A Ship Tradition: Women And Children First

An explanation of how the tradition of Women and children first started, i.e. when a ship was doomed to sink.

Have you ever watched a movie, or read a book, about a ship in trouble and when the words "women and children first!" are shouted out, you know that inevitably those words means that the ship is doomed to sink?

This tradition, a gallant one, was started in 1852 when the HMS Birkenhead sailed around the coast of southern Africa:

The HMS Birkenhead was a 1900 ton warship. Her hull was made out of iron - almost unheard of in those days, as hulls were generally made out of wood. Besides sails, she sported steam-driven paddles as well. Eight lifeboats were lashed to paddle boxes. On 7 January 1852 she sailed from Cork in Ireland on her fateful voyage to South Africa.

The Birkenhead stopped over at Simon's Town and took on coal and other provisions. On 25 February she set sail for Cape Town. There were 638 people, including 476 British soldiers and 20 women and children. The soldiers were to be despatched to the Eighth Frontier War in the Eastern Cape.

The Birkenhead had an uneventful voyage - there were no storms and they steered well clear of the coast of Africa, known for it's treacherous rocks. No one is quite how or why it happened, but in the early hours of the morning on 26 February 1852, the ship ran on to a pinnacle of rock, just off Danger Point - which lies between Cape Hangklip and Cape Agulhas.

The metal hull was torn open and just over a hundred soldiers drowned as they lay sleeping. The rest of the troops rushed on deck and tried to help the crew to man the pumps and free the lifeboats. Alas, the lifeboats had rarely, if ever, been used and the rigging was clogged with paint and they were only able to free three of the lifeboats. The women and children were ushered into the three lifeboats.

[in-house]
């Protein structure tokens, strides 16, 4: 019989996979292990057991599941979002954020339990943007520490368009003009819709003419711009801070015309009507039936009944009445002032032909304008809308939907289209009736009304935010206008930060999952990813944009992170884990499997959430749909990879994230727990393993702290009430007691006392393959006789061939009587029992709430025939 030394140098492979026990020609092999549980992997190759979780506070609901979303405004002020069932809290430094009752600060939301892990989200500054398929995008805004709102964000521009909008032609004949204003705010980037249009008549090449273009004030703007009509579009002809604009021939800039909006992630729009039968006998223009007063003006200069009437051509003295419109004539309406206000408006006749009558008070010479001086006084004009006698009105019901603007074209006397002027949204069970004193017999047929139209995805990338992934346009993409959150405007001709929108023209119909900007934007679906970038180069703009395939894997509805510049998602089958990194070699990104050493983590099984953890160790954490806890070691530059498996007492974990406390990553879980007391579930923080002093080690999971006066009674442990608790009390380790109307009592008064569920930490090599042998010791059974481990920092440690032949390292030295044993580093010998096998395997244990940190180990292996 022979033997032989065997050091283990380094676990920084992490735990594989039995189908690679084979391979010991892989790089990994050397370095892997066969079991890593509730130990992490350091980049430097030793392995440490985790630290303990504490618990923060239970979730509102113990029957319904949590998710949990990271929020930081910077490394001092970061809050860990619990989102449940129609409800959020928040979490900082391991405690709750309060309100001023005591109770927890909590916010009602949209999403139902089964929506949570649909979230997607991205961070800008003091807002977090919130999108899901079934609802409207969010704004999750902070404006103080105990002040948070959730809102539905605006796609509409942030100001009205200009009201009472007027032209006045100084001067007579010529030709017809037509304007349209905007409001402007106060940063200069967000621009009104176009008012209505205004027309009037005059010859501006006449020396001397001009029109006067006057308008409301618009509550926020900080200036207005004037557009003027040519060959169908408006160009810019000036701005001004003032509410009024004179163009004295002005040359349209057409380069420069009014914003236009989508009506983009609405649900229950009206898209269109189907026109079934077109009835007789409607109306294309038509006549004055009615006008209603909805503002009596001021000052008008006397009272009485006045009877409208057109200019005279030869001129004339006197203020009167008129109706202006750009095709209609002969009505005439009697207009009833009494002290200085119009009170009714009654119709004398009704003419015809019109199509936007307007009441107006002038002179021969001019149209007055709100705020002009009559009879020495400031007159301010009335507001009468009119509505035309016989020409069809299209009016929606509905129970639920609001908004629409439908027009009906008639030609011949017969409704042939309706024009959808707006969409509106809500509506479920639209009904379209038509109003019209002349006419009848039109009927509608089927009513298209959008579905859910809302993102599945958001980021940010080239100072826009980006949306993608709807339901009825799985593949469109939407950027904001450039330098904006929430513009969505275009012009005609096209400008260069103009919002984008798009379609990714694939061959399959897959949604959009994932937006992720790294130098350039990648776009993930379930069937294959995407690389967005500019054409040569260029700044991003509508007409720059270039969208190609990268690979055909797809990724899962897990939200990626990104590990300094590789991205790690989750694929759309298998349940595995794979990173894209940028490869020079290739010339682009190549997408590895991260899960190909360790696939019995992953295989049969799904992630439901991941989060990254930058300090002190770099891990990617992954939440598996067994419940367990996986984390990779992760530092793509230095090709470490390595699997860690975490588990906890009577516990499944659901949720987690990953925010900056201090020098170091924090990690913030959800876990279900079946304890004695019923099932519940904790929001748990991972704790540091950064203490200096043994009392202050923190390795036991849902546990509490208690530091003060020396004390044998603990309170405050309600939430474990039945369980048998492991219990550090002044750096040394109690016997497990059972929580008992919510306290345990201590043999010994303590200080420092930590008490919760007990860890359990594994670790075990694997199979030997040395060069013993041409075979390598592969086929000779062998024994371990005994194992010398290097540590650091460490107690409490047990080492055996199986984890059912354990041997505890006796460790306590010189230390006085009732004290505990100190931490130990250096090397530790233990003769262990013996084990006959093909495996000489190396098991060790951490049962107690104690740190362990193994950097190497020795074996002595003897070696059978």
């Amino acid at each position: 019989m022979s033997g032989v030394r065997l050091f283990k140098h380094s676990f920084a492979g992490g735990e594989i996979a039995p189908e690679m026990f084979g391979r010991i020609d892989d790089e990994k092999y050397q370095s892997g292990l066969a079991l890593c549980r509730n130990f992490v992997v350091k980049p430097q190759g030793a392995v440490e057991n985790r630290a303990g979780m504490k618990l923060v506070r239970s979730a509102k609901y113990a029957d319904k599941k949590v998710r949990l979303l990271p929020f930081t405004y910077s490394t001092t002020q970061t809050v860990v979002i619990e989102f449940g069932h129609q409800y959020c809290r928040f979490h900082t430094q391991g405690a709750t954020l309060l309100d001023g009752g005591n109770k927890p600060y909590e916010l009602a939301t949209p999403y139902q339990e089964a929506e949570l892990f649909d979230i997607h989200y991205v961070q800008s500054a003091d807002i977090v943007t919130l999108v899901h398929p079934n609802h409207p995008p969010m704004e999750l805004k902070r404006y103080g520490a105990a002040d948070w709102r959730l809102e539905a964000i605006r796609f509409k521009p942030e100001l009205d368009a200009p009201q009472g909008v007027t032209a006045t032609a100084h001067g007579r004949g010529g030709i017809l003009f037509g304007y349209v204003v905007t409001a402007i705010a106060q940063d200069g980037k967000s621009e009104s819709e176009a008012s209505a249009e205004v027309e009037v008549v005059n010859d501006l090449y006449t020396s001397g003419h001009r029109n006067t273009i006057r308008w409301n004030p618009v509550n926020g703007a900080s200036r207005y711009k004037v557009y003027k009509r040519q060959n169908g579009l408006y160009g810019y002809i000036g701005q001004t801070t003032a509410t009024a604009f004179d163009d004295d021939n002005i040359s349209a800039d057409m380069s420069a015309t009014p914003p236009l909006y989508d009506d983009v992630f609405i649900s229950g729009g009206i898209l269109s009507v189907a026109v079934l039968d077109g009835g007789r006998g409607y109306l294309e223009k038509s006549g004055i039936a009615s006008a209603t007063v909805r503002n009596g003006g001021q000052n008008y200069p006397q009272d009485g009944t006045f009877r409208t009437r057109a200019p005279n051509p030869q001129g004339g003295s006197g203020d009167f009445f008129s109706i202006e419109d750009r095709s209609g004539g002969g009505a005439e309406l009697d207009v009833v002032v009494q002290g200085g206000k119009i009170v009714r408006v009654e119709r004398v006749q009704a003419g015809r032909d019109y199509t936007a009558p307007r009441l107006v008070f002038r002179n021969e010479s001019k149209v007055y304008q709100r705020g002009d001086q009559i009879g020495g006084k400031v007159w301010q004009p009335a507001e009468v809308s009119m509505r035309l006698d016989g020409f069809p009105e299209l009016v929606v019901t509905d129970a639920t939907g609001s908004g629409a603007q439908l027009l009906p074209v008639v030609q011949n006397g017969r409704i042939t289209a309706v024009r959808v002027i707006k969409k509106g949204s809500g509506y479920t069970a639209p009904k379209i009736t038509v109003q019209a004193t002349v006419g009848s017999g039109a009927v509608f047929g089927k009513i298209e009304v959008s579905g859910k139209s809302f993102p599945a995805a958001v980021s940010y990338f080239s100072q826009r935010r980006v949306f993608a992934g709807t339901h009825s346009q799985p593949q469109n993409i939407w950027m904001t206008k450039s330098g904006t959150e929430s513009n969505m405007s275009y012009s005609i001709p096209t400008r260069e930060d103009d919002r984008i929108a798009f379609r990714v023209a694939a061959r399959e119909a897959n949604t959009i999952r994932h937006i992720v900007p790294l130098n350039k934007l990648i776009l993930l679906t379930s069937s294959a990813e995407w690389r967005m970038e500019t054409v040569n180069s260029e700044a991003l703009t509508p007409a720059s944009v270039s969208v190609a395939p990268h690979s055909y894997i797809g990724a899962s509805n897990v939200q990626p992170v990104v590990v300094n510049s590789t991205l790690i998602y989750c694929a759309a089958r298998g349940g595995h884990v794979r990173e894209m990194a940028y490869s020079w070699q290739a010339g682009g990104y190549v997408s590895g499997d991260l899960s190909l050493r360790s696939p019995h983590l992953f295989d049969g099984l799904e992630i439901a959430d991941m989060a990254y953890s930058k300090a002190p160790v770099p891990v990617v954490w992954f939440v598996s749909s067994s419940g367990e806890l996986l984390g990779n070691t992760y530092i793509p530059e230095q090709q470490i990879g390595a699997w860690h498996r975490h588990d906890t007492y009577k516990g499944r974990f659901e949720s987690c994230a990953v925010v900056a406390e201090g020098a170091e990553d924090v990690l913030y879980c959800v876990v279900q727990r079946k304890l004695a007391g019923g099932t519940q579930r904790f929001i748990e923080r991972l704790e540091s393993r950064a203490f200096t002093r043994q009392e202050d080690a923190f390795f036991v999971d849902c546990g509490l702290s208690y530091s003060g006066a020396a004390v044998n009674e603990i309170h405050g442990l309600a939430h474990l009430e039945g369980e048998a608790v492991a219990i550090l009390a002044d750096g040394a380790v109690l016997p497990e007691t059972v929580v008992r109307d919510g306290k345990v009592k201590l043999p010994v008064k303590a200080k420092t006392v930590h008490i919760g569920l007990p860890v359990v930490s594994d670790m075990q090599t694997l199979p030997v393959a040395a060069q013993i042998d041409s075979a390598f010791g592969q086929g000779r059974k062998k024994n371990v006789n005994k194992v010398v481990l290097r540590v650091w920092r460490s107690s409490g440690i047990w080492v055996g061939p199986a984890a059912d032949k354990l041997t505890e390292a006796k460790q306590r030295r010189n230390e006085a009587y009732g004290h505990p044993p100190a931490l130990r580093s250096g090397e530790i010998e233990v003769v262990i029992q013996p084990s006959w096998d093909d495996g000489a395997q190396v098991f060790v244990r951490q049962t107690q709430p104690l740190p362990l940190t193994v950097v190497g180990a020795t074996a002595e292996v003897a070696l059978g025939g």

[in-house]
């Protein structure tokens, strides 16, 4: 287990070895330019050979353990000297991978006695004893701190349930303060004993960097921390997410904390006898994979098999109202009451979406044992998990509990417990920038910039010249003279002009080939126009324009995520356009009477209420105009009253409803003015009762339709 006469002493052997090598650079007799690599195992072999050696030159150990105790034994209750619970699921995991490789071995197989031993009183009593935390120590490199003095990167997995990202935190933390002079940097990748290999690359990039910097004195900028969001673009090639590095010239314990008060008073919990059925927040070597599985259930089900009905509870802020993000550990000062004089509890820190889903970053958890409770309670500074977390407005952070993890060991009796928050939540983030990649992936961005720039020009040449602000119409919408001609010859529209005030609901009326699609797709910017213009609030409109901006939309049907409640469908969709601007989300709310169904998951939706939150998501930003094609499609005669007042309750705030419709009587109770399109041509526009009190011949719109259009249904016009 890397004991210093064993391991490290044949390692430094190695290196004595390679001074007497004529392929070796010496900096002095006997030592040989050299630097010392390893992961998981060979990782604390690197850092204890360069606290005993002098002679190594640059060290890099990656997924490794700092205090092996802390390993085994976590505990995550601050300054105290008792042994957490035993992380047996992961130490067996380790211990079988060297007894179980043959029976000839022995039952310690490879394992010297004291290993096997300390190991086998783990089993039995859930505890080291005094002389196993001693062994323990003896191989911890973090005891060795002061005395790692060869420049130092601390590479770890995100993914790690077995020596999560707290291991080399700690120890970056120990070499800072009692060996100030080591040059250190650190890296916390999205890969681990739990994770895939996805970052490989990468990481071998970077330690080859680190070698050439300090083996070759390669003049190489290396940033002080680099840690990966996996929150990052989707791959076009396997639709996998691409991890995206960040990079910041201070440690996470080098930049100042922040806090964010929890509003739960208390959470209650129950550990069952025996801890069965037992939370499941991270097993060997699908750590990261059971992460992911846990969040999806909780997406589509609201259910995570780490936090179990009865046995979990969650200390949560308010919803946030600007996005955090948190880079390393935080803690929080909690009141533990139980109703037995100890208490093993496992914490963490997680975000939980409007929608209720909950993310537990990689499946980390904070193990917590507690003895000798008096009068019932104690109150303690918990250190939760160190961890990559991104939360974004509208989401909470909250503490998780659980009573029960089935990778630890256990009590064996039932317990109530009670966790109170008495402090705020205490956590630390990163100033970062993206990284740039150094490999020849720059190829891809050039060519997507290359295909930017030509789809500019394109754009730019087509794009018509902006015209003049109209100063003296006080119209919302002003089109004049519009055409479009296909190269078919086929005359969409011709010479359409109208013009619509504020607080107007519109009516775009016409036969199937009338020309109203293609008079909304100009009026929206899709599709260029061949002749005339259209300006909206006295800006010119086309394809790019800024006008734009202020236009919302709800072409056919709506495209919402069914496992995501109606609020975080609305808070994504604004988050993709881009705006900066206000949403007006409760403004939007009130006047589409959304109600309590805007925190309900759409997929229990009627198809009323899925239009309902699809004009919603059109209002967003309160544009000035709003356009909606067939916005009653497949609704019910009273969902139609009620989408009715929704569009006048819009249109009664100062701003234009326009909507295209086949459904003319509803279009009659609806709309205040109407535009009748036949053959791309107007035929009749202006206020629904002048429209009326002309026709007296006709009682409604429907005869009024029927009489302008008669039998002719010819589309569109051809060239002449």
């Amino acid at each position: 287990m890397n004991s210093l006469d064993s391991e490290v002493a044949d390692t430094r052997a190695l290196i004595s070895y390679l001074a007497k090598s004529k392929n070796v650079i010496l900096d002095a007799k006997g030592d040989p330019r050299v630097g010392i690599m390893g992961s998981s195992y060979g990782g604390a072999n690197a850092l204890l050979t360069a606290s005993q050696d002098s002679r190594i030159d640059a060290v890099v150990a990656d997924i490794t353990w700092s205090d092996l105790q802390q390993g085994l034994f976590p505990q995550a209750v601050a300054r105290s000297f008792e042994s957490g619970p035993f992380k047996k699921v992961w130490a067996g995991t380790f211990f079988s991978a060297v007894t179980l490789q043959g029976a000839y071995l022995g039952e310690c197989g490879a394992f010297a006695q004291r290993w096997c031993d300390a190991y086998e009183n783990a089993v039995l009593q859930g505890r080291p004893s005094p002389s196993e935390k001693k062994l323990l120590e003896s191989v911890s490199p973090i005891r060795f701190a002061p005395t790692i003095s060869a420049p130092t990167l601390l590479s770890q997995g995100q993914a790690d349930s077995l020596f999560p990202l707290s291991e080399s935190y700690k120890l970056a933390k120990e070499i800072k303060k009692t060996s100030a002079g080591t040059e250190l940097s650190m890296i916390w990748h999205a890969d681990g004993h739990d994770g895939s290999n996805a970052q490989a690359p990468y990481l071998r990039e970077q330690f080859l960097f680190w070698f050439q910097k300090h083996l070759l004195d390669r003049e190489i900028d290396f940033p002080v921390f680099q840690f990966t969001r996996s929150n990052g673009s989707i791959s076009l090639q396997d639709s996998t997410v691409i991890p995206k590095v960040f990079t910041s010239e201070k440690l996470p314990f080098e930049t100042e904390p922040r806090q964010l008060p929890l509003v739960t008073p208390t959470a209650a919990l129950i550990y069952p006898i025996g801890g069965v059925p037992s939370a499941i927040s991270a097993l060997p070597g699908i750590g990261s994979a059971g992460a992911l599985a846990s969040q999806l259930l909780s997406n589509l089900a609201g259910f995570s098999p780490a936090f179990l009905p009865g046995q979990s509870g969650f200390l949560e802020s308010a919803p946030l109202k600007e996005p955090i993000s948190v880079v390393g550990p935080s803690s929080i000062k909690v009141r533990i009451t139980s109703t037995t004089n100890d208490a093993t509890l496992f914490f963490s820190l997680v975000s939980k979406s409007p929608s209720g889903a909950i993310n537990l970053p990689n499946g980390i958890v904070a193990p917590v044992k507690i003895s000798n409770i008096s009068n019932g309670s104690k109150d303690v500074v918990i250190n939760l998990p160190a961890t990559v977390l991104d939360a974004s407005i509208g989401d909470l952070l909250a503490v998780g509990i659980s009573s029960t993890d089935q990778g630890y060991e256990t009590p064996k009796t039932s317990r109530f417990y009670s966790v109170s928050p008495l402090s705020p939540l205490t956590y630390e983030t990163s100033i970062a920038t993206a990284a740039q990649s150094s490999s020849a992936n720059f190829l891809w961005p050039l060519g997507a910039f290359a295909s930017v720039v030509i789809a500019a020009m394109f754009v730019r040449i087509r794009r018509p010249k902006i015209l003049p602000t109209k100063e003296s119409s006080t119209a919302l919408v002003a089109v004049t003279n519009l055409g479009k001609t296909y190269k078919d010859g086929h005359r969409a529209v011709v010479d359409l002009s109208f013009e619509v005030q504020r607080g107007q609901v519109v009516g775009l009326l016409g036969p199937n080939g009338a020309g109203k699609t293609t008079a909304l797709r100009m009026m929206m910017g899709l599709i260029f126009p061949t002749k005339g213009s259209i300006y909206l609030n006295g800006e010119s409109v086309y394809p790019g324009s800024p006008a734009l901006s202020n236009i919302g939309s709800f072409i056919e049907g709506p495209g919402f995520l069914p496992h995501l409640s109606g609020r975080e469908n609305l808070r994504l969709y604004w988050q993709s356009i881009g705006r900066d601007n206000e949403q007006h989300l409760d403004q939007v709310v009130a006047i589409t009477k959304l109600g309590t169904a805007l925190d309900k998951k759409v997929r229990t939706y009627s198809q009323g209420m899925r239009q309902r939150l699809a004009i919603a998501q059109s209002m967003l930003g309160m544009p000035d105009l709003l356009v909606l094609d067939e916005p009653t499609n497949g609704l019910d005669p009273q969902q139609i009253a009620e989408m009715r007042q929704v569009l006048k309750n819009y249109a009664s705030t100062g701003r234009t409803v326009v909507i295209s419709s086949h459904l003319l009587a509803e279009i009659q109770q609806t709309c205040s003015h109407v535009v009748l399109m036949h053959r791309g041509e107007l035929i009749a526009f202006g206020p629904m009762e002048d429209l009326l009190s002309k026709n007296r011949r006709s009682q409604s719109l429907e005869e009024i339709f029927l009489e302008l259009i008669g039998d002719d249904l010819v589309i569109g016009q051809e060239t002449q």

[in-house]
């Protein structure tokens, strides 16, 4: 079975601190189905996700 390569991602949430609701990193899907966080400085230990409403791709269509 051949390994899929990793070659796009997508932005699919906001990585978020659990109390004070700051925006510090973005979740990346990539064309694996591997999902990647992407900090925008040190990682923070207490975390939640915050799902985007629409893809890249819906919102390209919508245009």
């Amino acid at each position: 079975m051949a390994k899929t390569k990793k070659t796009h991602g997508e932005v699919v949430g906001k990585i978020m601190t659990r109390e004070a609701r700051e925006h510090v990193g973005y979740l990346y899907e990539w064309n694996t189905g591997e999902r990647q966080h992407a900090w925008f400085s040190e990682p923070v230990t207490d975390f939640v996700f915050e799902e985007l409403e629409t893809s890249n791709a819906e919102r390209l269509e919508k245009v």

The ship was sinking, and the captain knew that time had run out. He shouted out the words "Every man for himself."

The soldier's commanding officers, Lieutenant-Colonel Alexander Seton, drew his sword and ordered his men to stand fast - to rush the lifeboats might mean that the women and children aboard the boats would be swamped and would perish. He threatened to use his sword to stop anyone who panicked. He had no need to use the sword - each soldier remained in their ranks. The horses on board were blindfolded and driven over the side of the ship so that the horses could try to swim ashore. The soldiers did not budge even as the ship split in two and the main mast crashed on to the deck.

445 people died - many drowned as the ship sank, sharks savaged others as they tried to swim ashore. Only 193 people survived - a few were picked up by the lifeboats, others clung to pieces of wreckage and others managed to elude the sharks and swim ashore. The captain and the courageous Lieutenant-Colonel Seton were among the dead.

The rock on which the ship was wrecked is known as Birkenhead Rock and is seen as a memorial to the brave souls who perished on 26 February 1852. Forever will the cry "Women and children first" be honoured, because of the gallant actions of a commanding officer and his men.

© High Speed Ventures 2011